Once when I was a rabbinical student living in Jerusalem, I went to visit the Church of the Holy Sepulcher with a group of friends; while we were there I ended up talking to a group of Christians who were also touring the site. When one of them learned that we were Reform Jews, he asked: if you do not observe all the laws of Judaism, then why are you not Christian?
To his way of thinking, Judaism is a religion of law, whereas Christianity transcends it. So if we do not observe the law, we must be Christian, right? Except, of course, that we are not.
Let me explain what is wrong with his syllogism.
First, let me point out that there is a basic disagreement between Judaism and Christianity regarding the nature of law. This disagreement has theological origins, and it creates a different understanding of our mutual obligations as a community.
Specifically: is the rule of law a burden, something restricts our freedom? Or is it the very structure that allows us to live freely without conflict?
In Paulist thought, living according to the laws of the Bible is a source of anxiety because it is not possible to ever fulfill all of them. We are continually sinning by continually coming up short. To this way of thinking, in fact, the giving of the Torah was intended as a prelude, in that it ultimately leads to an entirely different approach to getting right with God. In other words, the purpose of the Torah was to teach us the depth of our sins.
For many Christians, the way to know the right thing to do is to either take the Holy Spirit into your heart and let it guide your decisions or use Jesus’ example as a guide. Charitable giving, for example, should be motivated by this sense of godliness – which is, in fact, why it is called ‘charity’ – it is related to the word for ‘heart.’ You should be moved by the spirit to give.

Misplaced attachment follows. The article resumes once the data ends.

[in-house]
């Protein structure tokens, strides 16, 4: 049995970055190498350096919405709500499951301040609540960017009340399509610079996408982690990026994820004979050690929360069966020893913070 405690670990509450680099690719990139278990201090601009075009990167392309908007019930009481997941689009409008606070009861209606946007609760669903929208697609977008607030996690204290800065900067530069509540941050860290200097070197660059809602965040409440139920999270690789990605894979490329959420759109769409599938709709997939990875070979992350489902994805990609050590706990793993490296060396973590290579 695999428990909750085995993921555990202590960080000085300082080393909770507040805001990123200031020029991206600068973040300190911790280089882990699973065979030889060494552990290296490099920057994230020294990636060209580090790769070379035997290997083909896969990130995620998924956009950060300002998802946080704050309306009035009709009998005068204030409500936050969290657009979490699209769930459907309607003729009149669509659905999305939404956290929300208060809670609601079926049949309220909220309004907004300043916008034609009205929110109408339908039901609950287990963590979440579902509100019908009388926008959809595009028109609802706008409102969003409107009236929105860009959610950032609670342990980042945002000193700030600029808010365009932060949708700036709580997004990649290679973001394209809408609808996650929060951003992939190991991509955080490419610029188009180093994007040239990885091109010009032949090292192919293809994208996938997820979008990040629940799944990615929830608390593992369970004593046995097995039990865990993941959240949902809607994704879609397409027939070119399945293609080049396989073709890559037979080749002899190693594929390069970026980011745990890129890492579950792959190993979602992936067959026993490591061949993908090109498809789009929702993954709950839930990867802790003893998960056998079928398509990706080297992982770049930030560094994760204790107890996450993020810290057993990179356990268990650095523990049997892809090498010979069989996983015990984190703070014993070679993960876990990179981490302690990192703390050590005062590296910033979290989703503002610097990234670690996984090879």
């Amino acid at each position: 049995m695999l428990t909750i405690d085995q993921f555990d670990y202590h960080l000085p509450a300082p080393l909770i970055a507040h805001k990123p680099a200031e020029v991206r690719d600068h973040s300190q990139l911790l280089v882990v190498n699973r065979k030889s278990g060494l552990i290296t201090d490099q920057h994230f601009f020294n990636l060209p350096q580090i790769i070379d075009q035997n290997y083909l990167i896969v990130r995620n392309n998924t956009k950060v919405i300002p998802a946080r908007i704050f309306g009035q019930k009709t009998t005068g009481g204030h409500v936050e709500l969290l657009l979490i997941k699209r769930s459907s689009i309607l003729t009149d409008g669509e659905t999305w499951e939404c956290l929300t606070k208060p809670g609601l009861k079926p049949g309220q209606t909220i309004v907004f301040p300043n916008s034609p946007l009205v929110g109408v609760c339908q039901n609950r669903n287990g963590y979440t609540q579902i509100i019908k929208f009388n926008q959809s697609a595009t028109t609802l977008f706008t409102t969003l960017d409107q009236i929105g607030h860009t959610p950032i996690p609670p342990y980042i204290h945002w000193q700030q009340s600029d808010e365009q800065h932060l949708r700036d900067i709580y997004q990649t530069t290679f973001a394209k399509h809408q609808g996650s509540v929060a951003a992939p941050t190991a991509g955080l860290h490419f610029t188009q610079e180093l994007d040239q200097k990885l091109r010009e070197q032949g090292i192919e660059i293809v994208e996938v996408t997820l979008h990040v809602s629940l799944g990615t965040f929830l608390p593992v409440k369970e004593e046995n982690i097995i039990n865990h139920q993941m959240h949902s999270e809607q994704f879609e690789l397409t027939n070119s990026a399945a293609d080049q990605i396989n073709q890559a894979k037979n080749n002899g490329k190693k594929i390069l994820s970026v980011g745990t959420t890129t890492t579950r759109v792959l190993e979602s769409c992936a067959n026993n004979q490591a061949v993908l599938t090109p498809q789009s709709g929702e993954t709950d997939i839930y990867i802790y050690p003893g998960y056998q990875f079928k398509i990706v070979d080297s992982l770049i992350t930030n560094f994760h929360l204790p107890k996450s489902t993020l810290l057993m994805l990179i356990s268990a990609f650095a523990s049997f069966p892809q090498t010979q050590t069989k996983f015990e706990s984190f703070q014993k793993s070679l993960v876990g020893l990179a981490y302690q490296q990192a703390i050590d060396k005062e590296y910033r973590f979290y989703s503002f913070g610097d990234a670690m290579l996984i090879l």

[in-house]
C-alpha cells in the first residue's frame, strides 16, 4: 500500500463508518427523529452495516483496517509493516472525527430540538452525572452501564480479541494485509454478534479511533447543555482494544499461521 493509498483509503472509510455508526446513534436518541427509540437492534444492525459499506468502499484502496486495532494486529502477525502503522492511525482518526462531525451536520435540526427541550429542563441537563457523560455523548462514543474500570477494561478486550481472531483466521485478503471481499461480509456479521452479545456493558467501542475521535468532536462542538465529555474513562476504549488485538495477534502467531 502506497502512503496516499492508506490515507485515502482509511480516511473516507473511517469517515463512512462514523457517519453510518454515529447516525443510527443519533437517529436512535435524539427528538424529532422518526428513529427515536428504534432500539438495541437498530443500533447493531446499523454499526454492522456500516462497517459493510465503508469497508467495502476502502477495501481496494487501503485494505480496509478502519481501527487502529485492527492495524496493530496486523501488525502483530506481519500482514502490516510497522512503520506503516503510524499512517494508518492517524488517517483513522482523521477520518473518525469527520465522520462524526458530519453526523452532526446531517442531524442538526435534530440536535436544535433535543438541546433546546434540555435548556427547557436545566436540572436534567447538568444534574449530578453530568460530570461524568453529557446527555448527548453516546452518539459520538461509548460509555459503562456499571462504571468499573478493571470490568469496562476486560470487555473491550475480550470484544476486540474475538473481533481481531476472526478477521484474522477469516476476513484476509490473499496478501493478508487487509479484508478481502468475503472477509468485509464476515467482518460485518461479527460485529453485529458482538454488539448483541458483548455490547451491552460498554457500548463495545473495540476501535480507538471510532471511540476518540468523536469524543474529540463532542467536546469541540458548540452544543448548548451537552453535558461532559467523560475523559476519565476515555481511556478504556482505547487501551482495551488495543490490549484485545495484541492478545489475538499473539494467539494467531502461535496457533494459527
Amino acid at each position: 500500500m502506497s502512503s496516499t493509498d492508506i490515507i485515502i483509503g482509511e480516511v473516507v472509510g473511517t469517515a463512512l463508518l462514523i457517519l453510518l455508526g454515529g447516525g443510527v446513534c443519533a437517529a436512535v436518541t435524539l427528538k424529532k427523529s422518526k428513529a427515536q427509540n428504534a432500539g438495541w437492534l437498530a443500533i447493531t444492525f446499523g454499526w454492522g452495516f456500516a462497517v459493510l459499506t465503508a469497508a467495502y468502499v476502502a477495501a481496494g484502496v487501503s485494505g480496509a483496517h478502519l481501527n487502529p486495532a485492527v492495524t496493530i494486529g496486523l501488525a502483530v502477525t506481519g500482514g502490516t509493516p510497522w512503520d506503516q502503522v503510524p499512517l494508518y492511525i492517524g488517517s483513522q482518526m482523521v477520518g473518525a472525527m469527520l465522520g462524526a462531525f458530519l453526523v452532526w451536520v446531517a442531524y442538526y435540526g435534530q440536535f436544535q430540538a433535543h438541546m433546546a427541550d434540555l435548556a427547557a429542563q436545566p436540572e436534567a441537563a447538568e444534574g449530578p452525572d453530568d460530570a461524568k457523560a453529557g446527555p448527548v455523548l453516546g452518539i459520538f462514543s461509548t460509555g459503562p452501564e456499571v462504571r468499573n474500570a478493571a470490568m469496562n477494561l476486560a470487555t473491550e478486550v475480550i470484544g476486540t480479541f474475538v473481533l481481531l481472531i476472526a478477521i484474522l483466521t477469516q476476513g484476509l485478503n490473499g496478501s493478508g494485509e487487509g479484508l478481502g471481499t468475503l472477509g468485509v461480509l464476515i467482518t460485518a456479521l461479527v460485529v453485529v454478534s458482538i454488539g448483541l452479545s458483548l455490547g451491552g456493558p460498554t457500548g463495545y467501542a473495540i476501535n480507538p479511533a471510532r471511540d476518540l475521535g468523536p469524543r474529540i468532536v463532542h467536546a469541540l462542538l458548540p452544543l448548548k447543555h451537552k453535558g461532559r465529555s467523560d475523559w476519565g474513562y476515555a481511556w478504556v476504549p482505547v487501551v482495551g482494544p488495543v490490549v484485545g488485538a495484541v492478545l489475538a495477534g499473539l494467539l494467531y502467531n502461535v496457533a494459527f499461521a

But we have a different view entirely. For Jews, the commandments are not a burden. The commandments are a gift. They show us the way to live.
Rather than relying on the spirit of God to motivate us to give from our hearts, we tend to be a bit more pragmatic: for example, when faced with the problem of poverty, our approach is to set up a legal structure. We seek to create a system that is capable of adequately meeting the needs of the poor while also equitably distributing the costs of the collection. That’s why we call it ‘tzedakah’ – righteous giving – for it is rooted in the very concept of ‘righteousness.’ You will give, because it is the righteous thing to do. And you will give out of legal obligation to give, because the poor do not have the luxury of waiting until you feel moved to give.
We Jews really like the rule of law. In fact, as a minority culture, we prefer to live in a society that fundamentally respects the rule of law and has a robust and fair court system.
In the Medieval period, for example, the Jews of that time were not citizens of the state in which they lived. Instead, they had a charter from the local prince or duke, which allowed a certain number of families or individuals to live within the borders of the principality or duchy.
And that number could not be exceeded. If you were born in a given principality and lived there all your life, as had your parents and your grandparents and your great-grandparents, you might still have to find another place to live when you became an adult because the number of Jews allowed in your community had been exceeded. In fact, the charter for the community itself could be revoked at whim, so the whole community might have to move as well.